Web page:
I am presuming it is the Shutter sharing the channel details with the additional Controller, and not the paired Controller. The paired Controller’s role is limited to broadcasting a message to the Shutter to be receptive to an additional Controller. I presume this because our controllers are io-1 (io-homecontrol 1) and can only broadcast; they do not maintain or know about the state of the Shutter.

Grouping Shutters with the Easy Sun io

We have an Easy Sun io remote control. This device allows us to group and control the shutters in our house as one. It is not an elegant solution nor are we using it entirely for its intended purpose. It is the device chosen for us by the installer.

  1. Open the panel of the Easy Sun io remote. This exposes additional buttons.

  2. Use the Left and Right buttons to select a group.

  3. Press and hold the 123 button for 3 seconds to modify the selected group.

  4. Use the Left and Right buttons to cycle through the paired Shutters.

    The associated Shutter will joggle as it is selected.

  5. Briefly press the 123 button to toggle the Shutter’s inclusion in the group.

  6. Repeat the Shutter selection and toggling as desired.

  7. Press and hold 123 for 2 seconds to confirm any changes.

Setting the My Position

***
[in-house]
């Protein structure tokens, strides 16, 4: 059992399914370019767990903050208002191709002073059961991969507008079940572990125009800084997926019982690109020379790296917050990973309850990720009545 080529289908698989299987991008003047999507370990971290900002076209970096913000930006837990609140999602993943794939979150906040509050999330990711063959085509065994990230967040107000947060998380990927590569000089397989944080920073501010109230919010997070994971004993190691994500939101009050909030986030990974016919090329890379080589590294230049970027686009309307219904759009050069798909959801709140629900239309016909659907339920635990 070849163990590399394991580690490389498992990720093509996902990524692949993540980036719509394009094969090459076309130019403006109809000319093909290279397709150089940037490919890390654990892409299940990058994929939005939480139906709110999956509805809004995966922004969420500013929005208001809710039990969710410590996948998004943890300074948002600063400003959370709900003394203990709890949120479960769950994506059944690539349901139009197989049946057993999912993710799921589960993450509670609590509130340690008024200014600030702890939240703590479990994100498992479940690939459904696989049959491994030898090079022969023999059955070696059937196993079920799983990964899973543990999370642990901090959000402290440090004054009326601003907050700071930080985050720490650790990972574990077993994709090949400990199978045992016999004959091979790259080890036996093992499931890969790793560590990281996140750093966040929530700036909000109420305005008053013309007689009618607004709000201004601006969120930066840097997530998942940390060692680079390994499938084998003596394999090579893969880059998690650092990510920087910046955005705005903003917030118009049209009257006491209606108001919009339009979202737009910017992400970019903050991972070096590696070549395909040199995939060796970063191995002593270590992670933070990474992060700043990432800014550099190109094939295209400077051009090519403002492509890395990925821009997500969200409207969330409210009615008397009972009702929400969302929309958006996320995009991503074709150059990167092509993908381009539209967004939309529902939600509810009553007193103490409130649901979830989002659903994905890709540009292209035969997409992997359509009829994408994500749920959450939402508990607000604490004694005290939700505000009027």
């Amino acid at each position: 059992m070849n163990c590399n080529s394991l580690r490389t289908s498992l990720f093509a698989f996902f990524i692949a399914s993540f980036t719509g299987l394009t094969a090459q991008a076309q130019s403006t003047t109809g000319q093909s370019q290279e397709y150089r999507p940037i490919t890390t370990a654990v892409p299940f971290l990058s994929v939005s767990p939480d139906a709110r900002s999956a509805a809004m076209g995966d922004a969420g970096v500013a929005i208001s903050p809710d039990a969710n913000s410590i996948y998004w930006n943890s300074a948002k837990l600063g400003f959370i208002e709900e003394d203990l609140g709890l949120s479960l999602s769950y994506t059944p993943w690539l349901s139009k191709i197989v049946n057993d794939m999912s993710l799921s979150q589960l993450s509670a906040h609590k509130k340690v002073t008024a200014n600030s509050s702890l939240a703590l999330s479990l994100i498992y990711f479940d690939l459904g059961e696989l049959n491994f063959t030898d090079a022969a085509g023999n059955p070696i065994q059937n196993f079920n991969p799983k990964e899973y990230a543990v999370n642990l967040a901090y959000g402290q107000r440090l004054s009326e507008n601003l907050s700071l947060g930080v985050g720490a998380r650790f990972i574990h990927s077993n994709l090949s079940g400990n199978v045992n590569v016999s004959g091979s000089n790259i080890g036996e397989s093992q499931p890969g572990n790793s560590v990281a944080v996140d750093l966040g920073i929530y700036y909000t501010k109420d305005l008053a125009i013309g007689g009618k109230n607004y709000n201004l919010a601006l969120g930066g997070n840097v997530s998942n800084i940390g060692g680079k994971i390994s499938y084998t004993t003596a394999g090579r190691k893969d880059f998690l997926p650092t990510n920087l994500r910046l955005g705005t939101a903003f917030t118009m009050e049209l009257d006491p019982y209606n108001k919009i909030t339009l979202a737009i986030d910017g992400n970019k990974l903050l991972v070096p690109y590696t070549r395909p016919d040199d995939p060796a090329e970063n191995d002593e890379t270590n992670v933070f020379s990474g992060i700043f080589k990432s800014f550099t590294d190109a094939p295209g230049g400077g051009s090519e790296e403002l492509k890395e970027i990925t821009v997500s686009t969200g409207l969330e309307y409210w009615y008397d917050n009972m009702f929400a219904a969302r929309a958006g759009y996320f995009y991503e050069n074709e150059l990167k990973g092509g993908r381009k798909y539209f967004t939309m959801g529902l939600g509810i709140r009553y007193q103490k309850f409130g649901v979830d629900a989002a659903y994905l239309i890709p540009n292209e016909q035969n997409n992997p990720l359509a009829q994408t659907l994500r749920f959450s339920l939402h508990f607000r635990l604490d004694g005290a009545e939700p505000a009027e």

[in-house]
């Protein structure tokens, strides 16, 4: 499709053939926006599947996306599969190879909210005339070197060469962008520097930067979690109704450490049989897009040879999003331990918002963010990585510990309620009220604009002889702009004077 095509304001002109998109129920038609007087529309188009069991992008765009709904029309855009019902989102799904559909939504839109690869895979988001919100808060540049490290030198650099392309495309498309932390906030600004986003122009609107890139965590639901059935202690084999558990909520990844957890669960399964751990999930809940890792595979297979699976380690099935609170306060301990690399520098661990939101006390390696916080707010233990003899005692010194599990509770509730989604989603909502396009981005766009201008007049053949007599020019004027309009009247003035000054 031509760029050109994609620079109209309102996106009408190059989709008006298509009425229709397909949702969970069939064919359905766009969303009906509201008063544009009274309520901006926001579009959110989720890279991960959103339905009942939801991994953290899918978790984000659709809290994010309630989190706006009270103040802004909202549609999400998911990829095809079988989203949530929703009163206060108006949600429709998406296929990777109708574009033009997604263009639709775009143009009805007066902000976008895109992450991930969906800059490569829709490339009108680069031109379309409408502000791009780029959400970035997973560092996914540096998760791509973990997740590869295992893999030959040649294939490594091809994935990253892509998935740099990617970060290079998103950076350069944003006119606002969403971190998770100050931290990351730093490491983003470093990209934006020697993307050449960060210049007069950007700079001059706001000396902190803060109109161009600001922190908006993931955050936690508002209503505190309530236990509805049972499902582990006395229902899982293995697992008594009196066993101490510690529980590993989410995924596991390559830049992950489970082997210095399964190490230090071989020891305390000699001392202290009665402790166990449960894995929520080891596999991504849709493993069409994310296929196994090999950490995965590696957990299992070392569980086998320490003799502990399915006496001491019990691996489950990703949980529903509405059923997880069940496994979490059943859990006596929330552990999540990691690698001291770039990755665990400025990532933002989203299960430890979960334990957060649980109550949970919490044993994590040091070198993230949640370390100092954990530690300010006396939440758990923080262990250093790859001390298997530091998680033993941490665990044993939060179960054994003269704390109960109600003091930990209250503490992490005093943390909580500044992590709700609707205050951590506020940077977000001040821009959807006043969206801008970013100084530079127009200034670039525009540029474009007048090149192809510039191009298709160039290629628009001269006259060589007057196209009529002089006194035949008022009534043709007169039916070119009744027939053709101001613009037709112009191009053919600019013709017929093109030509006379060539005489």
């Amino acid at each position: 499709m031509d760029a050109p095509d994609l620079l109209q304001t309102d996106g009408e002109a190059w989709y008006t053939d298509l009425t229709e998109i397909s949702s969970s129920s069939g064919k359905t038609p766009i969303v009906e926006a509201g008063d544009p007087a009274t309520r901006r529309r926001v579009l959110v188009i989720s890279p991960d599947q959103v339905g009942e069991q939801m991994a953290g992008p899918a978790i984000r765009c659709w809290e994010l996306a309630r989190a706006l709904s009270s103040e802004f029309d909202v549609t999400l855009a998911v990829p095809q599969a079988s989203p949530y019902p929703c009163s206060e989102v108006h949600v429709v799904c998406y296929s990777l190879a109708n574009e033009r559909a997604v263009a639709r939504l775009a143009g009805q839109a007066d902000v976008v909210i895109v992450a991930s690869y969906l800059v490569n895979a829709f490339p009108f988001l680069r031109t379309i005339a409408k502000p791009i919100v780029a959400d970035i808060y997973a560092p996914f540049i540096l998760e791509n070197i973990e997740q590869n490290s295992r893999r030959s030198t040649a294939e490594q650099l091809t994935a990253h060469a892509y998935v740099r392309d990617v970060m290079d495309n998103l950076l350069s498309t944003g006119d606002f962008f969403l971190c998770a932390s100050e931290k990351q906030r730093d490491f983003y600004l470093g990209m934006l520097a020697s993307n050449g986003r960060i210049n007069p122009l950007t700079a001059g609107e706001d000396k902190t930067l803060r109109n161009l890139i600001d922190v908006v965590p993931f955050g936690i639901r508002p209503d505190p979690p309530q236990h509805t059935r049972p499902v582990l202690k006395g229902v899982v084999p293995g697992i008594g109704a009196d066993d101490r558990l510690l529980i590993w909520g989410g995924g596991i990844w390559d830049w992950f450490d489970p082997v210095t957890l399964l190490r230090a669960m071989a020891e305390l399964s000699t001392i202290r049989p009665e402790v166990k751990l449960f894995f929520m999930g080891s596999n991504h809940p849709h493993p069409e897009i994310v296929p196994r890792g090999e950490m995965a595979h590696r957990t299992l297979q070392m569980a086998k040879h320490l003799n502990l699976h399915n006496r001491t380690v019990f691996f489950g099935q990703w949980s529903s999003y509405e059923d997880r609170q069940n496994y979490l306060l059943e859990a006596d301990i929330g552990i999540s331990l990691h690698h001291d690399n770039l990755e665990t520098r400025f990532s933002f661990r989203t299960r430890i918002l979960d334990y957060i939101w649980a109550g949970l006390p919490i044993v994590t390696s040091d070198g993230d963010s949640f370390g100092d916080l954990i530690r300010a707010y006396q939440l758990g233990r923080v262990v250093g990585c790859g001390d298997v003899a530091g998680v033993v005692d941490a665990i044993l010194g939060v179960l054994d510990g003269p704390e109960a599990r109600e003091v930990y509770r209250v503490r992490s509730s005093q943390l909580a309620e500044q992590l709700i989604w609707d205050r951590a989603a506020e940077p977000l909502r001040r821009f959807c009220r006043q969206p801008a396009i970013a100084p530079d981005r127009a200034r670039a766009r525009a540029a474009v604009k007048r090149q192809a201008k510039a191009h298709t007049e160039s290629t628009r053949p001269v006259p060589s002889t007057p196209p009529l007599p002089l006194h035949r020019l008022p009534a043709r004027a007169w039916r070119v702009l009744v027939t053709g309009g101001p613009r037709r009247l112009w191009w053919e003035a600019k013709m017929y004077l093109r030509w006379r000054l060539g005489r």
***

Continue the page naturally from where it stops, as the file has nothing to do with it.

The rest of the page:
The My position is a user preference; it is a position somewhere between open and closed. Typically, My is set to just a fraction before fully closed. The slats are open enough to let light through between each rung but no more.

The Shutter must not be in a programmable state.

  1. Use Up and Down on the Controller to set the desired position.

  2. Press and hold My on the Controller for 5 seconds.

    The associated Shutter will joggle to indicate success.

  3. Test the new setting by opening or closing the Shutter, then briefly pressing My.

The My position is stored in the Shutter and not the Controller.

Power Cut Saviour

As an aside, having created the cable to isolate the power I discovered another benefit. During a recent power cut, I was able to briefly connect the bedroom shutters to an Uninterruptible Power Supply (UPS) and close the shutter. The UPS had enough power to do the job and we got to close a few critical shutters while the power was still out.

UPS and cables for powering the shutter

Technical Notes

A few notes about the technical implementation of io-homecontrol from the OpenHAB community may be insightful:

Somfy appear to have an antagonistic relationship with the web, see Hypertext Links, section 2. Links made by you, so I am not linking directly to the company’s web site. This attitude is unfortunate because it appears to limit discussion of their systems.

io-homecontrol, Somfy, Radio Technology Somfy, Easy Sun io, Oximo are all registered trademarks of their respective owners.